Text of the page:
Even the most die-hard Patriots fans might have a hard time disliking Alejandro Villanueva. The Pittsburgh Steelers offensive tackle served three tours of duty in Afghanistan in the Army. And he was also a Patriots fan.
To keep you up to speed on the latest storylines from the Pittsburgh side, we’ve partnered with our colleagues at the Post-Gazette to bring you excerpts of their coverage with links to the full versions. (Note: A limited number of free article views are available on the Post-Gazette website, and a four-week subscription is $12).
Here’s Friday’s installment:
Alejandro Villanueva used to be … a Patriots fan?
By Joe Starkey
“Don’t blow me up on this!’’ Steelers tackle Alejandro Villanueva joked (I think) at his locker recently.
I promised I wouldn’t. And I won’t. I’ll simply tell the story, because it’s a good story and hopefully a reminder that even as both cities froth over in advance of the NFL’s game of the year, there are things far, far more important than football.
The topic at hand was Villanueva’s devotion to a certain football team. One that competes in the AFC East and plays its home games in Foxborough, Mass.
He wasn’t just a patriot. He was a Patriot fan.
The Steelers need to bend, then break the Patriots’ red-zone defense
By Ray Fittipaldo
Bill Belichick has overseen some of the NFL’s top defenses in the 42 years he has spent in the NFL. He was the defensive coordinator for two Super Bowl championship teams with the New York Giants, and he’s a five-time champion as head coach of the Patriots.
But you won’t hear anyone make a case for any of Belichick’s defenses to rank among the NFL’s all-time best. Those accolades usually go to teams such as the 1976 Steelers, the 1985 Chicago Bears and 2000 Baltimore Ravens, all of whom dominated the league in every statistical category.
The Patriots don’t have the statistics to back them up, but Belichick has mastered the concept of the “bend-but-don’t- break’’ defense. His defense this season is the perfect example.
The Patriots are 29th in yards allowed, giving up a whopping 374 yards per game. But they’re tied for fifth in scoring defense, yielding 19.2 points per game.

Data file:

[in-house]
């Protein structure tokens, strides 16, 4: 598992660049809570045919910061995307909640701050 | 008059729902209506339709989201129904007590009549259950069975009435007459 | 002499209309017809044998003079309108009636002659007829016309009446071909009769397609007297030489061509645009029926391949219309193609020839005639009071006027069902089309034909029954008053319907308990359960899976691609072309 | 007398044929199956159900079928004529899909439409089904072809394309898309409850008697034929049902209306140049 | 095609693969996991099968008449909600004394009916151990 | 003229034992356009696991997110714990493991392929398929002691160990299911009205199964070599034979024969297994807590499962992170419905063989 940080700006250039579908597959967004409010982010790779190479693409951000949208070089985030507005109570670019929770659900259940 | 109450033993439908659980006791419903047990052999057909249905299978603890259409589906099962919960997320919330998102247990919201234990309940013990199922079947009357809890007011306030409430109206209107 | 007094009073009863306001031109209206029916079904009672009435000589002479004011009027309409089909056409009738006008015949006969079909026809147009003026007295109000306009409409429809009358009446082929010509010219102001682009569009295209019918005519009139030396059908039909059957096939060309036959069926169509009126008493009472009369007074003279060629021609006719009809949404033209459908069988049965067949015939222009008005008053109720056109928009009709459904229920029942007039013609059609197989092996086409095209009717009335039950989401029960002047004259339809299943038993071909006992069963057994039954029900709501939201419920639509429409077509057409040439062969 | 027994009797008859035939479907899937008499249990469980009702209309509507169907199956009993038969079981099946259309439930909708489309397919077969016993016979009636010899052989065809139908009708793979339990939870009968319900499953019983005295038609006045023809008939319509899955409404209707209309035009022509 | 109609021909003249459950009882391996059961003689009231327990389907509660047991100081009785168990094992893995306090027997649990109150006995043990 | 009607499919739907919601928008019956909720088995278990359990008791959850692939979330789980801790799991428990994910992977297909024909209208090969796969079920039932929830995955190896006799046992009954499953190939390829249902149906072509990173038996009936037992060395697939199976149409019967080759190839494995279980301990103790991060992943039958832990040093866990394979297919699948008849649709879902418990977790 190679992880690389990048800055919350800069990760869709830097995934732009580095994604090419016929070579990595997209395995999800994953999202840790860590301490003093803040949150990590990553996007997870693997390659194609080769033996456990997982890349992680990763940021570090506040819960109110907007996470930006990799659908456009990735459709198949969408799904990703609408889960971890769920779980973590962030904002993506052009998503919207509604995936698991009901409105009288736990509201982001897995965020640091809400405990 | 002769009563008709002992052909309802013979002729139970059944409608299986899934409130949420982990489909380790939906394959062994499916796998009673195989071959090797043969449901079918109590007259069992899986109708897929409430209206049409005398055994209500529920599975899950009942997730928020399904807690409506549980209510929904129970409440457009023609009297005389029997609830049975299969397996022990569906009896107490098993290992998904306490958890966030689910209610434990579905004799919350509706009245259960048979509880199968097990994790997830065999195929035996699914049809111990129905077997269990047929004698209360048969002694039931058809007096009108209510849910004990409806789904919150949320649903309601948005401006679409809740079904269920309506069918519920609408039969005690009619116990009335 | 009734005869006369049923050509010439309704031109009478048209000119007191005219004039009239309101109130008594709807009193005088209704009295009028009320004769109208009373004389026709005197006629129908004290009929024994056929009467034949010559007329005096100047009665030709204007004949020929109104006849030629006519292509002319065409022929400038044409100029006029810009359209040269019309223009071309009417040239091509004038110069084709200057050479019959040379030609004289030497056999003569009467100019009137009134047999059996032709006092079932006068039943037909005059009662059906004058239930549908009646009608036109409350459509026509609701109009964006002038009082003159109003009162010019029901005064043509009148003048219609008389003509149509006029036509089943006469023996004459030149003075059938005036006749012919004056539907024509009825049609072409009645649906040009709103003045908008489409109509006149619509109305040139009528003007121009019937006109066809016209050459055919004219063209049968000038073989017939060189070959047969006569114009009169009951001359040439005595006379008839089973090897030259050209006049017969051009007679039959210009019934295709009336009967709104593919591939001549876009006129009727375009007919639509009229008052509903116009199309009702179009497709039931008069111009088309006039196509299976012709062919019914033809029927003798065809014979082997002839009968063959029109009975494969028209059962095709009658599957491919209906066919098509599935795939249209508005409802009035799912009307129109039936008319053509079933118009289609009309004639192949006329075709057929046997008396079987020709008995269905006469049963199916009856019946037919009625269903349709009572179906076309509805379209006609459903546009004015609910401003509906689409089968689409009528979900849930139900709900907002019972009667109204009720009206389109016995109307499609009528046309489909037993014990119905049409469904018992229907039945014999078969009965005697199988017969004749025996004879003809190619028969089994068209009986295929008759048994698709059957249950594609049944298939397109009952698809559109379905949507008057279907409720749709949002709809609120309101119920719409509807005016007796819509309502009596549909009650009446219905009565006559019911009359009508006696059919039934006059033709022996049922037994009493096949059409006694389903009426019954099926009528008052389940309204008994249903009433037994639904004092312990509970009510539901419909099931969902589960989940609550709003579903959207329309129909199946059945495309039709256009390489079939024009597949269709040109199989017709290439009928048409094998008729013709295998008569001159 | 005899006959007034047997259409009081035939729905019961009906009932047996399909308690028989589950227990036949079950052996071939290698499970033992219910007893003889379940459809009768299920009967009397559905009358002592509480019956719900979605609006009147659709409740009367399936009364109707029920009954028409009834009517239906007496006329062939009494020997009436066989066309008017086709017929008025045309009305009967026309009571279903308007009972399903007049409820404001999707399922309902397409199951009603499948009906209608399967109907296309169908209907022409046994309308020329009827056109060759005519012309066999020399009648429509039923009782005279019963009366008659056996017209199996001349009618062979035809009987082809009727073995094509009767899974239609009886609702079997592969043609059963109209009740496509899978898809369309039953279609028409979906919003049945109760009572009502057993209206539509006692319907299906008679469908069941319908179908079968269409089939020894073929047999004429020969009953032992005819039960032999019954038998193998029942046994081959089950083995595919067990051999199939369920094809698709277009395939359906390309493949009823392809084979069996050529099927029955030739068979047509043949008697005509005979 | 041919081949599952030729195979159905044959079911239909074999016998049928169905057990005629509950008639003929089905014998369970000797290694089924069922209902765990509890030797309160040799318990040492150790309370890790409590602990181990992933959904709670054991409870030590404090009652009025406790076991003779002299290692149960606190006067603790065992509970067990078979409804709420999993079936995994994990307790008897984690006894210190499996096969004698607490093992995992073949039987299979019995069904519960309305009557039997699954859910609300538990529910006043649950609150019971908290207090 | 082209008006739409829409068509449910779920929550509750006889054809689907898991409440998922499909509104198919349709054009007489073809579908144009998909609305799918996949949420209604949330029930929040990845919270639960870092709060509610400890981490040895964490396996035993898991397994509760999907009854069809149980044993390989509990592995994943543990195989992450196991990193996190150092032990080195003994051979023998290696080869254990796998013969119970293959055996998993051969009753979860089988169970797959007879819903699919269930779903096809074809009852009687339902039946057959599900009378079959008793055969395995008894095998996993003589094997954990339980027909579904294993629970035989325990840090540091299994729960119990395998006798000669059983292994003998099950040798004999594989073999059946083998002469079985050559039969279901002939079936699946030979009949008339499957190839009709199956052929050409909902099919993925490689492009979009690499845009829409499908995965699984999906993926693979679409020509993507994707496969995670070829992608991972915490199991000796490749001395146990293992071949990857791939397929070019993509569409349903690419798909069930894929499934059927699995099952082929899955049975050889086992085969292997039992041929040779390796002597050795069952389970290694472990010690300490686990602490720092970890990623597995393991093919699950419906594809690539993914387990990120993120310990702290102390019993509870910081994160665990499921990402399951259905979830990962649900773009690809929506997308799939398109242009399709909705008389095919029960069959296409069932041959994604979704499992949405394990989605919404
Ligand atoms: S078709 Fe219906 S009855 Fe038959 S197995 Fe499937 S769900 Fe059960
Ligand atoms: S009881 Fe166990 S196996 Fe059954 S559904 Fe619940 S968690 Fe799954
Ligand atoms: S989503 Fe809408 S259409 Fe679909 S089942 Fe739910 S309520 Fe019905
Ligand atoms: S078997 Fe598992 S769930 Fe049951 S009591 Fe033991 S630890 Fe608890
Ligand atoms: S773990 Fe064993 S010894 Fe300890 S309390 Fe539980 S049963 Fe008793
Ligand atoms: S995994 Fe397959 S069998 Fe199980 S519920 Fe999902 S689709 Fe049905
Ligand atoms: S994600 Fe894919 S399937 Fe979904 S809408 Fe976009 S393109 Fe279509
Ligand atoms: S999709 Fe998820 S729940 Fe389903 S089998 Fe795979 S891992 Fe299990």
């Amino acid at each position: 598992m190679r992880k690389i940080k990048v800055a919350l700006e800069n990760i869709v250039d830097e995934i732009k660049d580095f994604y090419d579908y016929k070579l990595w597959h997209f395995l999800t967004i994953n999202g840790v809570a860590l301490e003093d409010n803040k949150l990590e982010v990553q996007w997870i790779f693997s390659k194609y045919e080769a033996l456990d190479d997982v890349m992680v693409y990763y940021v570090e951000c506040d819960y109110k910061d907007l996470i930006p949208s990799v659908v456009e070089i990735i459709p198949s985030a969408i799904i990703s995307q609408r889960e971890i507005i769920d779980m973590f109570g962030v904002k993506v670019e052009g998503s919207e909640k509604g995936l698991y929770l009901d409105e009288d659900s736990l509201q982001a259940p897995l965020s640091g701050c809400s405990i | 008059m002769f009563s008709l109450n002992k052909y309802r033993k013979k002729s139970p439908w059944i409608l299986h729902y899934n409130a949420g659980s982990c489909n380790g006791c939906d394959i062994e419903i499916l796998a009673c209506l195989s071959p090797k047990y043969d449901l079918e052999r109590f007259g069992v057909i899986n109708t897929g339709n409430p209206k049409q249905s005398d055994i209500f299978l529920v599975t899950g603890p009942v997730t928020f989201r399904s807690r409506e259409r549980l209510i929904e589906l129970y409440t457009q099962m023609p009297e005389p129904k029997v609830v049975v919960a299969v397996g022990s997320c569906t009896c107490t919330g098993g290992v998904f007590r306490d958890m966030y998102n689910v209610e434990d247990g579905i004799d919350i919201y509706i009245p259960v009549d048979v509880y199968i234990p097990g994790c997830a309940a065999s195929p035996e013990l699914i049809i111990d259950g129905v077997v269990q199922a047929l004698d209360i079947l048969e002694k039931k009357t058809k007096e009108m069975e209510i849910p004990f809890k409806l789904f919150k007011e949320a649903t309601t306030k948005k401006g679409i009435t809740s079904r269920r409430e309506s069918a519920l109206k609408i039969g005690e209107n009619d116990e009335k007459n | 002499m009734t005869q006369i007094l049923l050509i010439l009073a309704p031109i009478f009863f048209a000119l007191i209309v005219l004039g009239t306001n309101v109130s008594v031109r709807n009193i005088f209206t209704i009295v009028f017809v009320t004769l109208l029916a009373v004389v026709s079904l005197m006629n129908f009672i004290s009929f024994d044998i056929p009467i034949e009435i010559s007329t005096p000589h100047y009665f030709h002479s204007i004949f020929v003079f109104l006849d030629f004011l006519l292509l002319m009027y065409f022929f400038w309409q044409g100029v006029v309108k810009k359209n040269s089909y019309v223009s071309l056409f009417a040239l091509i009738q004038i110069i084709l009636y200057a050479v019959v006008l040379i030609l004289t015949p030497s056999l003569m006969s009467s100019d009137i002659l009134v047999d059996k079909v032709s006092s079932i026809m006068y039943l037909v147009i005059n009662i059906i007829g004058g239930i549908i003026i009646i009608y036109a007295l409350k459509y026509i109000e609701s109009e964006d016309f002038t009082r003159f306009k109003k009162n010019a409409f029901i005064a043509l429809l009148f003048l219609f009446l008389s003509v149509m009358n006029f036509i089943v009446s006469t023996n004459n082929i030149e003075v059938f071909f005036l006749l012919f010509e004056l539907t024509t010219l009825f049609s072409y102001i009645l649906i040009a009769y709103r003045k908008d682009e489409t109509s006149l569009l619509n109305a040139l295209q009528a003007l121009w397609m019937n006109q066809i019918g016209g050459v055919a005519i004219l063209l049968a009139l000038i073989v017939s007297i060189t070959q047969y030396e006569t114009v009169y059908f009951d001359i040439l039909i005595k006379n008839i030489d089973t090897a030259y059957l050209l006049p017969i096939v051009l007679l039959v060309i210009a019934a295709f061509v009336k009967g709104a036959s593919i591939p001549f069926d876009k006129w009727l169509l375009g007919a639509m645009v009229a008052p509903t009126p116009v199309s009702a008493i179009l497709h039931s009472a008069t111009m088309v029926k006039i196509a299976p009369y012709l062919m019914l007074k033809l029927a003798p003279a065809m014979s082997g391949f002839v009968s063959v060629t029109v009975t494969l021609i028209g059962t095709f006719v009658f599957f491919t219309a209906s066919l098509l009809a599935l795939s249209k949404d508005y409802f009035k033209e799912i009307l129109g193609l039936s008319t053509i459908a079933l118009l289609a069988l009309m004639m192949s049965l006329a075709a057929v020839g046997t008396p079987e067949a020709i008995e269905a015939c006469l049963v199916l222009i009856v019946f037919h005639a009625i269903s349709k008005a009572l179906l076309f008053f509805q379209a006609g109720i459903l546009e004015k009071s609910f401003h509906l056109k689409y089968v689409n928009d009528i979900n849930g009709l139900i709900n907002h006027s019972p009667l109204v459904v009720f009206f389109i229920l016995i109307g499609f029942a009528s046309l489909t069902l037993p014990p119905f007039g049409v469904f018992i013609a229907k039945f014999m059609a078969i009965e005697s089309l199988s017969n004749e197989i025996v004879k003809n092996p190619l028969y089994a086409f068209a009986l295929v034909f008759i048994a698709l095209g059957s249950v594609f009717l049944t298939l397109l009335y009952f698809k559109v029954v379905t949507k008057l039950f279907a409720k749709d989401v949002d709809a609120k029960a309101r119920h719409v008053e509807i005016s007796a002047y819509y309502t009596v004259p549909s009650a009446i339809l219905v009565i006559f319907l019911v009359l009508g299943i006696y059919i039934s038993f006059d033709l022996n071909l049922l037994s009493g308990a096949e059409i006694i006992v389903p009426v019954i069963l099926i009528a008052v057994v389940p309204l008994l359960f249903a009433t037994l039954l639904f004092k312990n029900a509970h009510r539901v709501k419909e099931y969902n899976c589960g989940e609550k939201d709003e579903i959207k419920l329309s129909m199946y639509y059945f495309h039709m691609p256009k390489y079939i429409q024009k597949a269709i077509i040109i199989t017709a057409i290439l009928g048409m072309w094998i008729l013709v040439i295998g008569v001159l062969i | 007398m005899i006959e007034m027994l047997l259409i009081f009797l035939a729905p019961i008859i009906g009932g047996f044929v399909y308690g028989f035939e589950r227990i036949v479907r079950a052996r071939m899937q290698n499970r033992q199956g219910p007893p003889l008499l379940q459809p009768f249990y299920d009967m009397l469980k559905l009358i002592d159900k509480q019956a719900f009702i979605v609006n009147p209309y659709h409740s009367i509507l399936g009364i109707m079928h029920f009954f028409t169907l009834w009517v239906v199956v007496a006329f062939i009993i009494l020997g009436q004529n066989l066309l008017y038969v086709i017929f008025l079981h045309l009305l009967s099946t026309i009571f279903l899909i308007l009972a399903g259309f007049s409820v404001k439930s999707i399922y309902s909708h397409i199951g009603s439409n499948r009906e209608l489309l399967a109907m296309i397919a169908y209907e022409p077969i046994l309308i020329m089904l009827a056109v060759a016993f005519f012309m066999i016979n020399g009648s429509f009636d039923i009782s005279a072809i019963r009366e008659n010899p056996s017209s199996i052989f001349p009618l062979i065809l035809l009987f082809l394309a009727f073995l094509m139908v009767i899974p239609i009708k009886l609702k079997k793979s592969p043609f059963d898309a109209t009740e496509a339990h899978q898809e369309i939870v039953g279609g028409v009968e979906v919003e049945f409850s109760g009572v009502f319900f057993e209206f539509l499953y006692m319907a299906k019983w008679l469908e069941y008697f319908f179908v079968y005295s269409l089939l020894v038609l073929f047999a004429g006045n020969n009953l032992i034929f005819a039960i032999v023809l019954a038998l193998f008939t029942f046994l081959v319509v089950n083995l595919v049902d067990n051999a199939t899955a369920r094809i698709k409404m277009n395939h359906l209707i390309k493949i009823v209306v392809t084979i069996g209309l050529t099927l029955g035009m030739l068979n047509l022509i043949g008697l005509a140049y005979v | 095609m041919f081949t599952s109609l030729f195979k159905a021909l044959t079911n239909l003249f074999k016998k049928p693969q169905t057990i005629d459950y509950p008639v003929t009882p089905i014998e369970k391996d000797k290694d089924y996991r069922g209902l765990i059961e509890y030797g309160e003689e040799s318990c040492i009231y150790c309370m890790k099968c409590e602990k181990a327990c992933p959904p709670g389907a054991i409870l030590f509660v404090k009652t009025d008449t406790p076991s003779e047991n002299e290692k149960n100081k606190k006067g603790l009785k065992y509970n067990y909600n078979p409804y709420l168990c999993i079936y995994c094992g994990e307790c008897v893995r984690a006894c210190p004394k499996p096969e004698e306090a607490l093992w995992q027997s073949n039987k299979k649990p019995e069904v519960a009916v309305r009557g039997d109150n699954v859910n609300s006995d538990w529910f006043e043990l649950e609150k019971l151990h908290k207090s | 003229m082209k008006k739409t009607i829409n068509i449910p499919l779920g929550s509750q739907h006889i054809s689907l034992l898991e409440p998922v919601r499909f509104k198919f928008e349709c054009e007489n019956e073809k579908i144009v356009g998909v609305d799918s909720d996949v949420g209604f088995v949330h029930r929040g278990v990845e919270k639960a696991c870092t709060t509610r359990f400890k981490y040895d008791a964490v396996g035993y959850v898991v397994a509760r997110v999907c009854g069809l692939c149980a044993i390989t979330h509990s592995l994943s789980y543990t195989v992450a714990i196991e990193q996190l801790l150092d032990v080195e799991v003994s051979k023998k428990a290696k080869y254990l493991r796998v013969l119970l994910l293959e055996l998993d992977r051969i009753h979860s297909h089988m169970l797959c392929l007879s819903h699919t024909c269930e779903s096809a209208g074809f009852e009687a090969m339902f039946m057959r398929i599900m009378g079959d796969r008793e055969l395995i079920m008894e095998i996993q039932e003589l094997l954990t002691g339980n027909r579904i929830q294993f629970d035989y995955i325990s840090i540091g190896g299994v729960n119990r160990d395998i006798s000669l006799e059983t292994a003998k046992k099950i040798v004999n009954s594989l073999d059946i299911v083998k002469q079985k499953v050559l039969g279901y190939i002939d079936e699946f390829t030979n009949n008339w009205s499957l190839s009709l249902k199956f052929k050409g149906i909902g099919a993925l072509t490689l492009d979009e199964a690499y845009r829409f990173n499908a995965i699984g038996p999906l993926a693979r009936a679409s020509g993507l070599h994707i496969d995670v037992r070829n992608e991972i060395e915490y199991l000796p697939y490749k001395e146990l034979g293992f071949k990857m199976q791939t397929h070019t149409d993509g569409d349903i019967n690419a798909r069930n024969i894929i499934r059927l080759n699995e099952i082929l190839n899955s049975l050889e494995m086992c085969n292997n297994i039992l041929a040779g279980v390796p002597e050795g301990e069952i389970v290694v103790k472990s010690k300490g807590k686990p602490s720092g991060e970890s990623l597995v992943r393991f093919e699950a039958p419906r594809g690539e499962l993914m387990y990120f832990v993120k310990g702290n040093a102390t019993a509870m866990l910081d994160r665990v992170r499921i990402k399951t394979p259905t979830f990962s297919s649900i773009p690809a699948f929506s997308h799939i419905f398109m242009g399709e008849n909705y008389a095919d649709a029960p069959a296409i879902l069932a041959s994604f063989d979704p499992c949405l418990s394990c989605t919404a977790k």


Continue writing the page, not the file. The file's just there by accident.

As Jets defensive coordinator, Bill Belichick used to yell at receivers coach Todd Haley
By Ray Fittipaldo
Todd Haley’s first coaching gig in the NFL started in 1997 with the New York Jets. As a young receivers coach, one of his duties was running the scout-team offense at practices. The Jets defensive coordinator was Bill Belichick, who often got upset when Haley’s players weren’t following the details on the play cards.
“I had a coach screaming at me that he lined up one yard outside numbers instead of two, and I’m like, ‘What the hell is the difference?’ ’’ Haley said Thursday, laughing at the memory. “It tells you why he’s been one of the best coaches in the league. And why some coaches are good coaches and some guys aren’t so good. It’s the details and continuing to harp and push. Sometimes it involves a little yelling and screaming to make guys understand.’’
Haley and Belichick were together on Bill Parcells’ staff from 1997-99. Belichick left the Jets after the 1999 season to coach New England, where he has won five Super Bowls.
Rob Gronkowski feeds off the Steelers
By Ed Bouchette
Tom Brady might pull the trigger, but the real Steelers killer for the New England Patriots is a guy who spent his final season of high school in Allegheny County.
He has a linebacker’s name who plays tight end like one. He’s brutal, especially on the Steelers, which really aren’t his hometown team since he transferred under controversy from a Buffalo high school to play just one year of football at Woodland Hills. Even the WPIAL couldn’t stop him back then.
The Steelers have had their chances, and the only time he came up short against them is when he did not play at all in the AFC championship game last season.